Hambantota (Sri Lanka), Feb 20 : Mahela Jayawardene scored the fastest century by a Sri Lankan in World Cup as the hosts crushed a hapless Canada by 210 runs to open their campaign in the mega event in grand style, here today.
Riding on Jaywardene's 81-ball 100 and skipper Kumar Sangakkara's 87-ball 92, Sri Lanka rattled up a huge 332 for seven after winning the toss and then skittled out the minnows for just 122 with 13.1 overs to spare.
Canada were never in the chase after losing three wickets in the first four overs at a score of 12 as the Lankan bowlers toyed with the batting line-up of their rivals at the Mahinda Rajapaksha International Cricket Stadium.
Rizwan Cheema (37) was the top scorer for Canada as only four of their batsmen could mange the double digit score. Cheema's fiery knock came off just 35 balls with four fours and two sixes.
Skipper Ashish Bagai was the only other batsman who defied the Lankan bowlers to some extent as he made 22 runs off 47 balls.
Lankan pace duo of Nuwan Kulasekara (3/16) and Thisara Perera (3/24) rocked the Canada top order with a fiery opening spell and shared six wickets between them to contribute in team's easy win.
Spin ace Muttiah Muralitharan, who stifled the Canadian innings in the middle overs along with colleague Ajantha Mendis and part time slow bowlers, took two wickets at the expense of 38 runs in nine overs.
Earlier, Jayawardene plundered 100 runs off just 81 deliveries, his second World Cup ton, while Sangakkara struck 92 after Tillakaratne Dilshan (50) kick-started Sri Lanka's campaign in the tournament with a solid half-century.
The experienced left-right duo of Jayawardene-Sangakkara scored briskly and added 179 runs in just 22 overs for a third-wicket stand that put the hosts -- who surprisingly left out express bowler Lasith Malinga from the final eleven -- in the driving seat.
Jayawardne, who had 671 runs from 25 World Cup matches before today, got out after reaching his 12th ODI hundred, but Sangakkara was a little unlucky to have missed the landmark by just eight runs.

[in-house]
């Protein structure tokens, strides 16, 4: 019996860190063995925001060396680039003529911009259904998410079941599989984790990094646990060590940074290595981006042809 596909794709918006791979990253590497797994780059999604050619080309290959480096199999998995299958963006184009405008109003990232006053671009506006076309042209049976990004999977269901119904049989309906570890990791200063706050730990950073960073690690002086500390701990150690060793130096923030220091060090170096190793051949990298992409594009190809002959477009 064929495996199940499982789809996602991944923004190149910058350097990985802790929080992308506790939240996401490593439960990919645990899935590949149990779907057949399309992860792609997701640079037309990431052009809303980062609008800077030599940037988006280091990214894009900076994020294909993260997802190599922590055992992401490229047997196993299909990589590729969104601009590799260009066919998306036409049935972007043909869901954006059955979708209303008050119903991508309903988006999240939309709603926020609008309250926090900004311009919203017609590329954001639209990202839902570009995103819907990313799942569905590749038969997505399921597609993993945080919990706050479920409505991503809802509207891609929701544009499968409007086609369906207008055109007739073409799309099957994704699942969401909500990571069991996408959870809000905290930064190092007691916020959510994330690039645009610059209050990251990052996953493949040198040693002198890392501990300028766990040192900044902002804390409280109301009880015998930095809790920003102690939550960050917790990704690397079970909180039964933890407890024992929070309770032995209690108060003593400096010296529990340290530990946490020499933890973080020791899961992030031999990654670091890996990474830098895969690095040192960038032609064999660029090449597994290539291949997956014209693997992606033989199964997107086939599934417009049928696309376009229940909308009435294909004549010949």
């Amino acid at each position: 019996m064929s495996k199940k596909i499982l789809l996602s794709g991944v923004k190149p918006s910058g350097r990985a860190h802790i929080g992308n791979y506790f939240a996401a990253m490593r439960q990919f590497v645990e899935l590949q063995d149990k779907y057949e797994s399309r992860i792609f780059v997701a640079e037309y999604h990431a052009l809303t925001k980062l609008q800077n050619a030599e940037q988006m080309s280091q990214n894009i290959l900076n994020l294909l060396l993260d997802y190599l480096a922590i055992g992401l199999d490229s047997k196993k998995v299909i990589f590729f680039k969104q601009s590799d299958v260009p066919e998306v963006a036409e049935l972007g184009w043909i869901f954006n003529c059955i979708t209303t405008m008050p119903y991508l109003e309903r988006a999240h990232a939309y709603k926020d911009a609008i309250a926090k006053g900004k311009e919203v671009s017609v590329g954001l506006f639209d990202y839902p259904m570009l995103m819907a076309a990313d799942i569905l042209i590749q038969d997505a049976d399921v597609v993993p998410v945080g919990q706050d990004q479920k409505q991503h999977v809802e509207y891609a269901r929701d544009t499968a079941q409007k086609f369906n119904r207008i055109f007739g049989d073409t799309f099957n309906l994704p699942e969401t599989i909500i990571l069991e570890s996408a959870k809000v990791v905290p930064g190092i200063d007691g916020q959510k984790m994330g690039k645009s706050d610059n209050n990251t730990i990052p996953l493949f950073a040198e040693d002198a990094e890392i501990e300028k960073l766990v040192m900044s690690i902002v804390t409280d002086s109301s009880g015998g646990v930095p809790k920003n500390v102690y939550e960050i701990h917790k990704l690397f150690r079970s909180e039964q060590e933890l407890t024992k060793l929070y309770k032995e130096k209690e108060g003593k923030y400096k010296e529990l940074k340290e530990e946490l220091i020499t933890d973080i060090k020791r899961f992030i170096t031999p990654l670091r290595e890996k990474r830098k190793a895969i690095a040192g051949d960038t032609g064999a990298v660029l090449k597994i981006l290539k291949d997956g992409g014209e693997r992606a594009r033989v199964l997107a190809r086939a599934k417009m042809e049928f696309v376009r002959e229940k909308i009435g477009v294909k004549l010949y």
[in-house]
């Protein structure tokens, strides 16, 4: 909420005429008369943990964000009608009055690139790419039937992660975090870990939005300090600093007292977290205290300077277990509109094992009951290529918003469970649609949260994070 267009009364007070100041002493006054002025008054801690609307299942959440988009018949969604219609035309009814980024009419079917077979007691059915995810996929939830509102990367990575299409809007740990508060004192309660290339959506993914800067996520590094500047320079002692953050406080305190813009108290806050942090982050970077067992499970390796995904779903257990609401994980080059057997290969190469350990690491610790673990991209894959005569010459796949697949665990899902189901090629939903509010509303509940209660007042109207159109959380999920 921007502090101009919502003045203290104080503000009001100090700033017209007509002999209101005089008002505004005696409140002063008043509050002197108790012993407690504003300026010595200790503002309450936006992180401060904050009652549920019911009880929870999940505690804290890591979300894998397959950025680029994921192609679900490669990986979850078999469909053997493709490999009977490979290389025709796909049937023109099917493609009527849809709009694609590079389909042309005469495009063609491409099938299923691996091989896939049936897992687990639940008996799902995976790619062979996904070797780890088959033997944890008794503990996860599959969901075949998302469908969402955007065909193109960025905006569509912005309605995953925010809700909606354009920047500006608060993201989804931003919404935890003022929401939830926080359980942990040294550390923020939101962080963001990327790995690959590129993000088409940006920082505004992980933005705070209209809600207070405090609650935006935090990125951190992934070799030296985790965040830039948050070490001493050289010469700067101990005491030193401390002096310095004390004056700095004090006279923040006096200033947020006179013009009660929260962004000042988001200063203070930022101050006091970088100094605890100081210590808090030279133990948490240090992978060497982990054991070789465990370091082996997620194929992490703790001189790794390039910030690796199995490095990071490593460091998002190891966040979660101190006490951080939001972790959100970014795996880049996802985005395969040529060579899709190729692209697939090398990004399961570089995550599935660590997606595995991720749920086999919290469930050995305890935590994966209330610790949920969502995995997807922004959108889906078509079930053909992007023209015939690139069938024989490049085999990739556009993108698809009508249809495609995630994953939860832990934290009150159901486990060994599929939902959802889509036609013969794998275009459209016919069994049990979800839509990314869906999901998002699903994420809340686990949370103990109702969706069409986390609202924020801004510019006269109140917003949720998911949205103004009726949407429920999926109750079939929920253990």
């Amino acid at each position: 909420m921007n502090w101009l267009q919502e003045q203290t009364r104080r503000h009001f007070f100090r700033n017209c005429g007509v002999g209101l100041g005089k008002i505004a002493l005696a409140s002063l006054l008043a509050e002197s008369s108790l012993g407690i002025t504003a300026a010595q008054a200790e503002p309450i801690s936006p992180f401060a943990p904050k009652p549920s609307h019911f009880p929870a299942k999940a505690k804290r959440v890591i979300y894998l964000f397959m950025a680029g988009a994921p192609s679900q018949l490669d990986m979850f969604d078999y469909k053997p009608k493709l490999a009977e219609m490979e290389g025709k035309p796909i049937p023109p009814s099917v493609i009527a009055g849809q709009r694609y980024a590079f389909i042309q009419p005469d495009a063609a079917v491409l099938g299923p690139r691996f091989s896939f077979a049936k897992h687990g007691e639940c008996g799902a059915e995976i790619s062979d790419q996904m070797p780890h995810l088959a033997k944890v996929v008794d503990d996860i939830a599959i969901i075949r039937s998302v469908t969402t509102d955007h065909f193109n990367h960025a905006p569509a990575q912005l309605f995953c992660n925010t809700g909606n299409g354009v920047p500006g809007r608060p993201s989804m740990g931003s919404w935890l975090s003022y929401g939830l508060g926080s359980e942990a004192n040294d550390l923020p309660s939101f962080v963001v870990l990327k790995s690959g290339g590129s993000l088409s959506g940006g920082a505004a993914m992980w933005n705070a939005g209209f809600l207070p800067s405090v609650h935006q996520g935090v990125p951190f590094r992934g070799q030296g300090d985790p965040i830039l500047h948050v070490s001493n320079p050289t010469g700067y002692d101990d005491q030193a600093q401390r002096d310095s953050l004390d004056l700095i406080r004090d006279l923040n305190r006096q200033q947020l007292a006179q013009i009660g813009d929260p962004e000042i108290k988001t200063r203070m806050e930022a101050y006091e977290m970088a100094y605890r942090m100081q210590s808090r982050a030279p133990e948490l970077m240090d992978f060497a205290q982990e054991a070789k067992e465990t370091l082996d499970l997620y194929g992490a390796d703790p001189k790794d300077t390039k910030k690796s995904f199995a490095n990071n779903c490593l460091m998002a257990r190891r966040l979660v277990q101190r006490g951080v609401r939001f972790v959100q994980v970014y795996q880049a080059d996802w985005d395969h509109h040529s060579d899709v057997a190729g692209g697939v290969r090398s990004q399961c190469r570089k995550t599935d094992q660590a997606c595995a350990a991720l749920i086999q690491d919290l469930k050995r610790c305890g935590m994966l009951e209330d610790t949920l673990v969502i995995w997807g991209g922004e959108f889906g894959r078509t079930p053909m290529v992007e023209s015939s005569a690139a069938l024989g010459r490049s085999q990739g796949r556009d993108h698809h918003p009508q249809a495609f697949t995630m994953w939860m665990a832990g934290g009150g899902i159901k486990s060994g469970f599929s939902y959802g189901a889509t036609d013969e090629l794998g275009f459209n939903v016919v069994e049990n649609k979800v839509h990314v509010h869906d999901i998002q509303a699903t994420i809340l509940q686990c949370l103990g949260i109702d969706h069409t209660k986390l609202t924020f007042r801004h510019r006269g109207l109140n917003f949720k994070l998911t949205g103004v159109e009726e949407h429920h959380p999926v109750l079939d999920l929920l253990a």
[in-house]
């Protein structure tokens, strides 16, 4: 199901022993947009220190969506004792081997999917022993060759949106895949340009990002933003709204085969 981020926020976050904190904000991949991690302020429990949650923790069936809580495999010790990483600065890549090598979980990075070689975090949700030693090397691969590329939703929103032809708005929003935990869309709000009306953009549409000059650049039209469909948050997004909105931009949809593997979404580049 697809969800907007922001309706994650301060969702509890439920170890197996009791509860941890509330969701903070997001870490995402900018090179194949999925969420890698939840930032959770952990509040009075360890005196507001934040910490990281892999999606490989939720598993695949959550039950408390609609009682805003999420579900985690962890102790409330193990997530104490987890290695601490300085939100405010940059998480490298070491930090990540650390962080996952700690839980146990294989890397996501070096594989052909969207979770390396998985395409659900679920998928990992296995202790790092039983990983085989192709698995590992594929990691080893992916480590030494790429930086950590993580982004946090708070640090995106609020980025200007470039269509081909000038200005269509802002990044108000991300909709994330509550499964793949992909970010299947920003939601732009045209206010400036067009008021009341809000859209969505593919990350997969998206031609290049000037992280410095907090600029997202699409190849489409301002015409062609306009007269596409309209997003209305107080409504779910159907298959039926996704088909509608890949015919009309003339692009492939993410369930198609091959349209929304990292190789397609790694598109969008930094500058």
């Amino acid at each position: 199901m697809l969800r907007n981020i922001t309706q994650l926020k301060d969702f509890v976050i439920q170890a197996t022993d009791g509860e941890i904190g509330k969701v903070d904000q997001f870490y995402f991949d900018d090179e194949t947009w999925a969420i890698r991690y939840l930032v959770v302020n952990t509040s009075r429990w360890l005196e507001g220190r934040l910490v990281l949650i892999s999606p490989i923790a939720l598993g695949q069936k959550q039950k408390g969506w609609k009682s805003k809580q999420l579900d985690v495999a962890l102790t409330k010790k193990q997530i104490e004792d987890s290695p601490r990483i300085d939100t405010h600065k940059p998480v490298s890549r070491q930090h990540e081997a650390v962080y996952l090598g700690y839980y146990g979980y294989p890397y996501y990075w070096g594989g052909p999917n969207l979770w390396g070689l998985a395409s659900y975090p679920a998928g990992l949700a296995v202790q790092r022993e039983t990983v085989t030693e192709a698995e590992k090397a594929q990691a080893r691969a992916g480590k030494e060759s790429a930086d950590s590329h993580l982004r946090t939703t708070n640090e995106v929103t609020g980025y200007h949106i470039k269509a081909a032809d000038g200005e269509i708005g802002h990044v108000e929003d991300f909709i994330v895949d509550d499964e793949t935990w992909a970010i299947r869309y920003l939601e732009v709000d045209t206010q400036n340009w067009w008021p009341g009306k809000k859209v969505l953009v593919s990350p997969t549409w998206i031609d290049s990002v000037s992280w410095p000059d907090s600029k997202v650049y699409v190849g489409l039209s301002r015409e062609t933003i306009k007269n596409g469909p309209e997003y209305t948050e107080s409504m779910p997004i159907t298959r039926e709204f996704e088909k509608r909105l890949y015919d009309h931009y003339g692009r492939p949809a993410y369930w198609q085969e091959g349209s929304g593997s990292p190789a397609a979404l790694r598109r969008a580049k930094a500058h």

While Jayawardene hit nine boundaries and a six, Sangakkara found the fence seven times and cleared it once during their 179-run association, a commendable effort considering the sluggish pitch and the long boundaries.
A swept boundary off Cheema signalled Jayawardene's intentions, who looked all at ease during his stay at the crease.
The elegant right-hander then hit Jimmy Hansra for a four in the 26th over, before Sangakkara whipped one off the same bowler over wide mid-on for a boundary.
The Sri Lankan skipper reached his fifty in style, pulling Harvir Baidwan over the infield for a four.
At the start, Dilshan launched Sri Lanka's innings in a style so typical of him. The dashing Sri Lankan opener began with an awkward boundary off Henry Osinde and then thumped Khurram Chohan's innocous half-volley through extra cover for a similar result.
Chohan was again at the wrong end of Dilshan's onslaught when the opener, after a brief interruption due to sightscreen problems, smashed a length ball through the covers.
Even as Dilshan continued to dominate the relatively inexperienced Canadian attack, his opening partner Upul Tharanga (19) got into the groove with an off-drive off Chohan but fell after getting a start, thanks to a horrible mix-up between the two batsmen.
Thanks to Dilshan, Sri Lanka scored 54 runs without losing a wicket in the mandatory powerplay, the 50 coming in 9.3 overs. The next powerplay, though, proved to be fruitful for Canada who conceded just 19 runs while taking a wicket.
A short ball from Baidwan in the 14th over helped Dilshan join the ODI 5000-run club. The bowler lands one outside off stump and Dilshan was on it in a jiffy, cracking it through the off side.
Dilshan holed out to deep cover while trying to go for one too many. Cheema landed one short and outside off, and a gleeful Dilshan went for it but failed to clear deep fielder.
His departure, however, did not slow down Sri Lankan progress as Jayawardene and Sangakkara kept the scoreboard moving at a healthy pace. PTI